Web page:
Unlike traditional health insurance, long-term care insurance is designed to cover long-term services and supports, including personal and custodial care in a variety of settings such as your home, a community organization, or other facility.
Long-term care insurance policies reimburse policyholders a daily amount (up to a pre-selected limit) for services to assist them with activities of daily living such as bathing, dressing, or eating. You can select a range of care options and benefits that allow you to get the services you need, where you need them.
The cost of your long-term care policy is based on:
- How old you are when you buy the policy
- The maximum amount that a policy will pay per day
- The maximum number of days (years) that a policy will pay
- The maximum amount per day times the number of days determines the lifetime maximum amount that the policy will pay.
- Any optional benefits you choose, such as benefits that increase with inflation
If you are in poor health or already receiving long-term care services, you may not qualify for long-term care insurance as most individual policies require medical underwriting. In some cases, you may be able to buy a limited amount of coverage, or coverage at a higher “non-standard” rate. Some group policies do not require underwriting.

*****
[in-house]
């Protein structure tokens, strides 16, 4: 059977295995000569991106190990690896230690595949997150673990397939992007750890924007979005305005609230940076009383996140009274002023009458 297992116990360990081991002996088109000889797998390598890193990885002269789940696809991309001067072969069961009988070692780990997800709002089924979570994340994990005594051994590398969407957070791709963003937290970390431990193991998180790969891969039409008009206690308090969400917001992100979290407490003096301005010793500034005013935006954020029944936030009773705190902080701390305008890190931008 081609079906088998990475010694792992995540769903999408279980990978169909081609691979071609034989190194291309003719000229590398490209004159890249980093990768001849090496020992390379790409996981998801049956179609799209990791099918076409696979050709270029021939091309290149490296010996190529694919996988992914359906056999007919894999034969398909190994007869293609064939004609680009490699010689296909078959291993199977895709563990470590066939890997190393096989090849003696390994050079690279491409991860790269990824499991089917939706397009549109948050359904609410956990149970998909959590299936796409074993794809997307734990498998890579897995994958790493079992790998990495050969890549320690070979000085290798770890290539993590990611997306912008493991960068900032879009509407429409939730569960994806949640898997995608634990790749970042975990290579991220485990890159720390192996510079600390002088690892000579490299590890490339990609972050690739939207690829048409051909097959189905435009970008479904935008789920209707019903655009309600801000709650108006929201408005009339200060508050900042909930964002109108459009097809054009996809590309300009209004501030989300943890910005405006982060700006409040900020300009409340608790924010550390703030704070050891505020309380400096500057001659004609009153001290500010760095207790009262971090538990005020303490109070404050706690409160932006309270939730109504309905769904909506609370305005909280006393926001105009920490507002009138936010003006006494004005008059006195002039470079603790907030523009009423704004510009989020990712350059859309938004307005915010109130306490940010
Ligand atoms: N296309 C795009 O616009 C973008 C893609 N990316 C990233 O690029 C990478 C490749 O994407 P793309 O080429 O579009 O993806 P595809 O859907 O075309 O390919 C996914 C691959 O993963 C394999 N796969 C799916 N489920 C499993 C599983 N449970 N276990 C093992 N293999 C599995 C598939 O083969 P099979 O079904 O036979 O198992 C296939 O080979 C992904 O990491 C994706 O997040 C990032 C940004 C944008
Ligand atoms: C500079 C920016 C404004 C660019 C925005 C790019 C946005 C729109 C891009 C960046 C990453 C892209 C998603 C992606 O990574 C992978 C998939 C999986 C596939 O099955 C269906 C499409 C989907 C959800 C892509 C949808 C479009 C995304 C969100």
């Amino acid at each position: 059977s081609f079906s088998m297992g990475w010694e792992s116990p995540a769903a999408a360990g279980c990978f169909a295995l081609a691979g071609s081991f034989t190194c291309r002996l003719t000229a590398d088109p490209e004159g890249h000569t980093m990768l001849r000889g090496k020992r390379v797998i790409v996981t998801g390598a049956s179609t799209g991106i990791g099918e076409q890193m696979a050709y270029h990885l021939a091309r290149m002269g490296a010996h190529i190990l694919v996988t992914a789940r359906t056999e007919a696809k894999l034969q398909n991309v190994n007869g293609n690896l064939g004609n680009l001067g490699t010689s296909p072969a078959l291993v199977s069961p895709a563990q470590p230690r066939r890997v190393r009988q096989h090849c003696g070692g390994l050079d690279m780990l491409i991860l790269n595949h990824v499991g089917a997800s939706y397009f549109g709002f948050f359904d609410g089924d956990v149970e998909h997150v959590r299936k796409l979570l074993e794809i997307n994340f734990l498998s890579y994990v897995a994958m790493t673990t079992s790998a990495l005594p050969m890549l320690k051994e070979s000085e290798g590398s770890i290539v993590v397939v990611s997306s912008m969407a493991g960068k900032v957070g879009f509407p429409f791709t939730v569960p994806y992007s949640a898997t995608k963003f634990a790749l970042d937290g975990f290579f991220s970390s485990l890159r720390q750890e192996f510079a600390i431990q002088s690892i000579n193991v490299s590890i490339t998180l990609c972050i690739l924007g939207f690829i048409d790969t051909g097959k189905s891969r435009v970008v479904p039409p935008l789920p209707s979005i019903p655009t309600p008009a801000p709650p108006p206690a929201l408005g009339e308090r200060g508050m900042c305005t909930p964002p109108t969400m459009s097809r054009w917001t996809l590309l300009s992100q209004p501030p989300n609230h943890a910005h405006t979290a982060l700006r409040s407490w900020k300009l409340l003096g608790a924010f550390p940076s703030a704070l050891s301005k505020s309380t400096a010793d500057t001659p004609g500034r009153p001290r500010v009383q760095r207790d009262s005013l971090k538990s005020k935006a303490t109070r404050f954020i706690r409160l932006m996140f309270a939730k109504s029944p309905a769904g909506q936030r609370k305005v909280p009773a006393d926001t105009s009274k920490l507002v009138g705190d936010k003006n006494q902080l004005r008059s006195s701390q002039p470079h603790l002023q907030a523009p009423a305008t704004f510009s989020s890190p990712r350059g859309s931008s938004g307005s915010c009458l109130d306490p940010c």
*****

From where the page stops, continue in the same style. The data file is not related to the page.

Good to Know
Many long-term care insurance policies have limits on how long or how much they will pay. Some policies will pay the costs of your long-term care for two to five years, while other insurance companies offer policies that will pay your long-term care costs for as long as you live—no matter how much it costs. But there are very few that have no such limits.
Before you buy a policy, be aware that the insurance company may raise the premium on your policy. It is a good idea to request information on the company’s premium rate history.
Using Life Insurance to Pay for Long-term Care
You can use your life insurance policy to help pay for long-term care services through the following options:
- Combination (Life/Long-Term Care) Products
- Accelerated Death Benefits (ADBs)
- Life settlements
- Viatical settlements
Many consumers are reluctant to buy long-term care insurance because they fear that their investment will be wasted if they do not use it. Some insurance companies have attempted to solve this problem by combining life insurance with long-term care insurance. The idea is that policy benefits will always be paid, in one form or another. These products are relatively new and the features are changing as the product evolves. The amount of the long-term care benefit if often expressed in terms of a percentage of the life insurance benefit.
Accelerated Death Benefits (ADBs)